South Africa, 1815-1910 | Modern Empires and Imperialism

The legacy of empire was particularly complex in South Africa, where there were two, not one, white settlement groups. Britain acquired the Cape Colony from the Netherlands in 1815. Because the Cape was strategically important and the climate seemed suited to European settlement, Britishers arrived and soon began to compete for land with the older European colonists, the Boers (Dutch for “farmer”).

The adoption of English as the sole official language, the abolition of slavery throughout the empire, and the attempts by London to protect the aboriginal population went against the grain of the patriarchal Boers, fundamentalist Christians who believed that the Bible told them that slavery was ordained of God. Between 1835 and 1837 some ten thousand Boers moved north into sparsely settled country in the Great Trek.

Needing more land to support their custom that each farmhouse should be an hour’s walk from any other house (making the average farm six thousand acres in size), and refusing to acknowledge any African rights to the land they were occupying, the Boers pressed against the Bantu and other groups. After some confused three-cornered fighting among Boers, British, and Zulus, the Boers established two virtually independent states—the Transvaal and the Orange Free State. The British settled another province to the east along the Indian Ocean, known as Natal. Cape Colony and Natal, which both had black populations heavily outnumbering the British and remaining Boer residents combined, acquired self-governing rights.

The British Empire at the southern end of the African continent grew slowly, caught up in contending policies between ambitious colonial politicians and imperial administrators on the one hand, and indigenous leaders on the other. In 1852, by the Sand River Convention, the British acknowledged the independence of the Transvaal; soon after they also acknowledged that of the Orange Free State.

But in 1877 they reversed themselves and annexed the Transvaal as a step toward the federation of all South Africa under the British Crown. The Boers revolted in 1880, and the Liberal Gladstone lived up to his principles by making a treaty with the Boers at Pretoria in 1881 that reestablished the Transvaal as independent, though under the “suzerainty” of Great Britain.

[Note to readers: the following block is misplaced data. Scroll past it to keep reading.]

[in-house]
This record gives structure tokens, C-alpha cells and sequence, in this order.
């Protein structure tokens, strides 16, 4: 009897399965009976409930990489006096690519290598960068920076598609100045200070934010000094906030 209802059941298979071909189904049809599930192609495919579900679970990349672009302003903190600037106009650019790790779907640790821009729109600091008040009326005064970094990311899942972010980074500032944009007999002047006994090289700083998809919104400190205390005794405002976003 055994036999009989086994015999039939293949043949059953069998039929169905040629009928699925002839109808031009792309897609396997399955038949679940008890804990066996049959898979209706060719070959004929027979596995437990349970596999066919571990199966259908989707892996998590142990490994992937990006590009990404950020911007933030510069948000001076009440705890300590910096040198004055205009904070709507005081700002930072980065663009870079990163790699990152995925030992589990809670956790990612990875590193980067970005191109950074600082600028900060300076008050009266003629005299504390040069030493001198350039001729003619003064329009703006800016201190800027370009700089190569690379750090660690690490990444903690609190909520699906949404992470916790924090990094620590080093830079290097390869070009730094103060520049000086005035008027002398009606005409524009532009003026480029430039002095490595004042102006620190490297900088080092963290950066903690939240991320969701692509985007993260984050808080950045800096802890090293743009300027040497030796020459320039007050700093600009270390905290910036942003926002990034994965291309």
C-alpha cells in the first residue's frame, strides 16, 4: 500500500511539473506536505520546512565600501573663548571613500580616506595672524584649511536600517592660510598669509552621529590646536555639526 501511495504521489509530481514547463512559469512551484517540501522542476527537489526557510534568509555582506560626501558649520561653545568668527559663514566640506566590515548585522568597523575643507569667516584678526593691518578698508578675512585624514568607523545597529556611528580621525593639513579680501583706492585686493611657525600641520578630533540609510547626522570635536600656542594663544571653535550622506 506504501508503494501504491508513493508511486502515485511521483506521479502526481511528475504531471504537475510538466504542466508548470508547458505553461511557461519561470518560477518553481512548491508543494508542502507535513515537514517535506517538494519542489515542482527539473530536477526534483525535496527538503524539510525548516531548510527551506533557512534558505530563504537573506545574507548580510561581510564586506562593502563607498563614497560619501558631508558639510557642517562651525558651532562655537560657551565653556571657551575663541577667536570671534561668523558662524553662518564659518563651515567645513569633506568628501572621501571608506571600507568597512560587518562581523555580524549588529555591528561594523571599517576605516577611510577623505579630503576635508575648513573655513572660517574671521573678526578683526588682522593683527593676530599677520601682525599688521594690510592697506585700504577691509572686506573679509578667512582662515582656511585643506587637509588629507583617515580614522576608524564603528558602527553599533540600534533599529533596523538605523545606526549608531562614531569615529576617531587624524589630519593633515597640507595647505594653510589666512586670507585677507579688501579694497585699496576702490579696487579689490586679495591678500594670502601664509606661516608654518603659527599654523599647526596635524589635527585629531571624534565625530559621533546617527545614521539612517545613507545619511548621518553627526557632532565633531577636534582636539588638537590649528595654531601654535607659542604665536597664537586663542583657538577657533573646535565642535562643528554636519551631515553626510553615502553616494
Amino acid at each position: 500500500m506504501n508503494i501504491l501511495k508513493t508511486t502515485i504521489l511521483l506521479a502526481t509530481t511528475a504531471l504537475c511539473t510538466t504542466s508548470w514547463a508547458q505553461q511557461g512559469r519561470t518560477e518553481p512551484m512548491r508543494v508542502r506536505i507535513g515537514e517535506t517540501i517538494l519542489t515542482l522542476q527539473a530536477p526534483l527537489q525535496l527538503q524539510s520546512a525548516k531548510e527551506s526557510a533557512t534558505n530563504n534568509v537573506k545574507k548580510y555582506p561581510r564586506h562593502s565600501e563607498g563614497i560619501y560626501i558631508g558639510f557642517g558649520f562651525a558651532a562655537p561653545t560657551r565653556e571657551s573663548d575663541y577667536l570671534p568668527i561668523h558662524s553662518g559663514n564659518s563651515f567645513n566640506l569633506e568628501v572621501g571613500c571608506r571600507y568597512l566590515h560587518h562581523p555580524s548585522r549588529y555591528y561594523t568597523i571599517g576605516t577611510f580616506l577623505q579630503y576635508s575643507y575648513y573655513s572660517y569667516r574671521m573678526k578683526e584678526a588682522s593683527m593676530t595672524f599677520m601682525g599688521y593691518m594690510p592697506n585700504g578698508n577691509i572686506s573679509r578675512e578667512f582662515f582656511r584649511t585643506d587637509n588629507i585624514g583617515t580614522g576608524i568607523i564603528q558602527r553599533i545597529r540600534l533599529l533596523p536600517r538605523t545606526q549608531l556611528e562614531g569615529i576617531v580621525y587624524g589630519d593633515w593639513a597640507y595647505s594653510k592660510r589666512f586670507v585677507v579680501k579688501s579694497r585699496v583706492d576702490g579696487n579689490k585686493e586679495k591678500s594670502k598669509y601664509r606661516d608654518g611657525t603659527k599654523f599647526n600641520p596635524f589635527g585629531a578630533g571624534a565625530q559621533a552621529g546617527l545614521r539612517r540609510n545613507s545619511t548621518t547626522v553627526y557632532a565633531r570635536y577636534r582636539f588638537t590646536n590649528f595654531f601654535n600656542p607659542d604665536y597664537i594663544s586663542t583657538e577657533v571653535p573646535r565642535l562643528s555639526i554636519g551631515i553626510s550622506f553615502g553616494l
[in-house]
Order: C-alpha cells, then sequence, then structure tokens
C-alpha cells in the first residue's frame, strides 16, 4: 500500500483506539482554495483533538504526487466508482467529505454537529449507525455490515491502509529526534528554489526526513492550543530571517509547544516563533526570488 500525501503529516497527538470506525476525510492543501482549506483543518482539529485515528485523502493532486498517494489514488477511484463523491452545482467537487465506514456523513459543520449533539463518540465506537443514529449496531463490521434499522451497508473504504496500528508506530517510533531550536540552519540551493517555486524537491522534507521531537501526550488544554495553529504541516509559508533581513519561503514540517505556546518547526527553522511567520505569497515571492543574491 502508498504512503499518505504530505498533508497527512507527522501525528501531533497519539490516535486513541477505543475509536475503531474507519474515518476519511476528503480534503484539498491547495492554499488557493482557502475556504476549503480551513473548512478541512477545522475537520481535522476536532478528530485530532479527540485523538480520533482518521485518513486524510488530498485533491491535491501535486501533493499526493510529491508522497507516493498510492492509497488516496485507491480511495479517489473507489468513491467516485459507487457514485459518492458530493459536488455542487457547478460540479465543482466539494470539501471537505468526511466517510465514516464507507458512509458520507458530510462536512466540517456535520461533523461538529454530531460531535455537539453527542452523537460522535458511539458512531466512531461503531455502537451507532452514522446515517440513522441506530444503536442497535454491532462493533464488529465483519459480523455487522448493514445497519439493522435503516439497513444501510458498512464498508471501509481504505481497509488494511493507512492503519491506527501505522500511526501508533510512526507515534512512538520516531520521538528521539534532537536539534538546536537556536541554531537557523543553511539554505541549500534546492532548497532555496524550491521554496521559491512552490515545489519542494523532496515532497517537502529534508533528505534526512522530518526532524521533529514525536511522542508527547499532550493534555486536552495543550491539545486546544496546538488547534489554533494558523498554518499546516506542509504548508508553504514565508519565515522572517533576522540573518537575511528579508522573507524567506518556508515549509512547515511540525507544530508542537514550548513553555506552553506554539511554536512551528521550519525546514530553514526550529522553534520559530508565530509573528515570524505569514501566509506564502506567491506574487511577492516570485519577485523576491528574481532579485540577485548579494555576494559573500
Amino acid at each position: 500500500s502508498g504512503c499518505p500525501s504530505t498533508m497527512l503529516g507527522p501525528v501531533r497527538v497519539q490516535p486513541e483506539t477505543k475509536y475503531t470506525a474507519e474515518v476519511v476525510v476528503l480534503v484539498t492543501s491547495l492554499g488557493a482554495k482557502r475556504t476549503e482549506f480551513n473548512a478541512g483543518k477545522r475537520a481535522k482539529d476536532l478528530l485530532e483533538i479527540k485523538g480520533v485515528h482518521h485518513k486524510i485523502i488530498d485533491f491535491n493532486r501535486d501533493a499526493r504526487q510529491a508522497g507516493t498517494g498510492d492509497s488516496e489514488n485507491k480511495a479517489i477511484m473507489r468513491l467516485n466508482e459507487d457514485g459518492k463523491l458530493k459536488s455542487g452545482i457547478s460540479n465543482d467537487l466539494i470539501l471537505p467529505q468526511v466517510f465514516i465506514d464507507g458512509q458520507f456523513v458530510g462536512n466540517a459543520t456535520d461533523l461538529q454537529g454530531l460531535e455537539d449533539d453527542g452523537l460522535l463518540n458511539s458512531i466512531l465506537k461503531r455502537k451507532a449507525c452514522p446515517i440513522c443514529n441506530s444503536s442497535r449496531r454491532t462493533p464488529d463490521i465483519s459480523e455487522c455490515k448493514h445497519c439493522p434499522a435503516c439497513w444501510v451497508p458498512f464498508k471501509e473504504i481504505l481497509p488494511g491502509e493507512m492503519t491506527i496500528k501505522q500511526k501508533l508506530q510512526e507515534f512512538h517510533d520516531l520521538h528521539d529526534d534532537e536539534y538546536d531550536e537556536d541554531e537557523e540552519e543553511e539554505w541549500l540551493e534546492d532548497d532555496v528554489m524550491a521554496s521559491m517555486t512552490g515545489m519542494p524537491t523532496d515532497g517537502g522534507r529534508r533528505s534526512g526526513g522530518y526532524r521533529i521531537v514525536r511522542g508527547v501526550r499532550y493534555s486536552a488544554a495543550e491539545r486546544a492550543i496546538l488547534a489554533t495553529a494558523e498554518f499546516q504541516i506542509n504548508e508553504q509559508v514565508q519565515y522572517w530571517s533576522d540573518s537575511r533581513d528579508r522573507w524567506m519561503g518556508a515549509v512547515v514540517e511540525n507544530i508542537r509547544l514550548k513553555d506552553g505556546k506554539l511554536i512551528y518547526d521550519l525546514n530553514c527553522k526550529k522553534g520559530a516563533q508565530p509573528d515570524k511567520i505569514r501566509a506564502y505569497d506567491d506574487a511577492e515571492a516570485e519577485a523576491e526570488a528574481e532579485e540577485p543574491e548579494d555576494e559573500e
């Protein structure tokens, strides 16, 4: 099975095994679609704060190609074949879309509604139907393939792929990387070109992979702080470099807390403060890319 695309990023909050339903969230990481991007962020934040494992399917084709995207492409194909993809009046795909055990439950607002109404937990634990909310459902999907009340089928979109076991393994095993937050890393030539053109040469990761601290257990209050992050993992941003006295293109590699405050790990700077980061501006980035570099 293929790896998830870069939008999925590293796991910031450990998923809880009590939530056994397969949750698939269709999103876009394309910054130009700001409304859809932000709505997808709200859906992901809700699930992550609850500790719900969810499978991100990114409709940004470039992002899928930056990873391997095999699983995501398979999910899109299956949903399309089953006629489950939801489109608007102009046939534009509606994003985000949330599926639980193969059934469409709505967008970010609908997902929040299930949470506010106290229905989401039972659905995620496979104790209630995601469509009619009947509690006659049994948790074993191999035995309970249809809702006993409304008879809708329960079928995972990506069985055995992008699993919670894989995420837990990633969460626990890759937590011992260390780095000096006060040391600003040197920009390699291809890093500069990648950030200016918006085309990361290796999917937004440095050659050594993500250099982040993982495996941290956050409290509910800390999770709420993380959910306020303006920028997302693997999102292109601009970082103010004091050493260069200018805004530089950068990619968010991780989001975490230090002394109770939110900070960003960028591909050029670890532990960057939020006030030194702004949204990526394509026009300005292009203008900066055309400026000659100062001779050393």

The British were already filtering up through the arid country to the west of the Boer republics when the discovery of gold and the development of a diamond industry in these republics undid Gladstone’s work. The Transvaal was no longer a poor and isolated grazing country; it offered a great source of wealth that tempted settlers of a quite different kind. The region about Johannesburg, the Rand, filled up with adventurers and entrepreneurs of a dozen nations, all looking to Britain to protect them from the conservative Boers, to whom they were undesirable Uitlanders (outlanders).

The simmering conflict came to a head with the Jameson Raid of December 29, 1895.* The British in South Africa were now under the leadership of Cecil Rhodes, the prime minister of Cape Colony and a determined imperialist who had made a quick fortune consolidating the chaotic diamond industry. The raid itself, under Dr. Leander Jameson (1853-1917), was an invasion of the Transvaal from British territory and was planned to coincide with an uprising of Uitlanders in Johannesburg.

But the uprising did not take place, and the president of the Transvaal, Paul Kruger (1825-1904), had no trouble defeating Jameson’s handful of invaders. Boer resistance to the Uitlanders hardened with alien expulsion and immigration restriction acts, and controls were placed over the right of assembly and freedom of the press. The two Boer republics renewed a defensive alliance and presented an ultimatum to the British government. The ultimatum was rejected, and the Boer War began on October 11, 1899.

The British did not have enough troops immediately available to put down determined Boer fighters, who were on their ow ground and were accustomed to the rigors of outdoor life. Western opinion generally sided with the underdog Boers, and even in Britain many Liberals and Labourites strongly opposed the war.

But in the long run the overwhelming strength of British numbers and technology prevailed. By the middle of 1900 the British had won in the field, but it took another eighteen months to subdue the desperate guerrilla bands. In 1902, by the Treaty of Vereeniging, the Boers accepted British rule, with the promise of ultimate self-government. In 1910 the British created the Union of South Africa, linking Cape Colony, the Transvaal, the Orange Free State, and Natal.

Thus, on the eve of World War I South Africa was among the self-governing British dominions. Briton and Boer seemed to be ready to collaborate in developing an increasingly important outpost of the West. But there were ominous signs even then. The Boers resisted being Anglicized, and the foundations of an intensely divisive policy of racial segregation had been laid.

Since racial barriers were applied to freedom of movement, the very notion of a “frontier” of opportunity failed to arise, and South Africa created for itself a major problem relating to migrant labor. The two European elements together were in a minority of one to four compared with the non-Europeans: the Africans, the East Indians (who had immigrated in great numbers, especially to Natal), and the “coloured” peoples of mixed blood.

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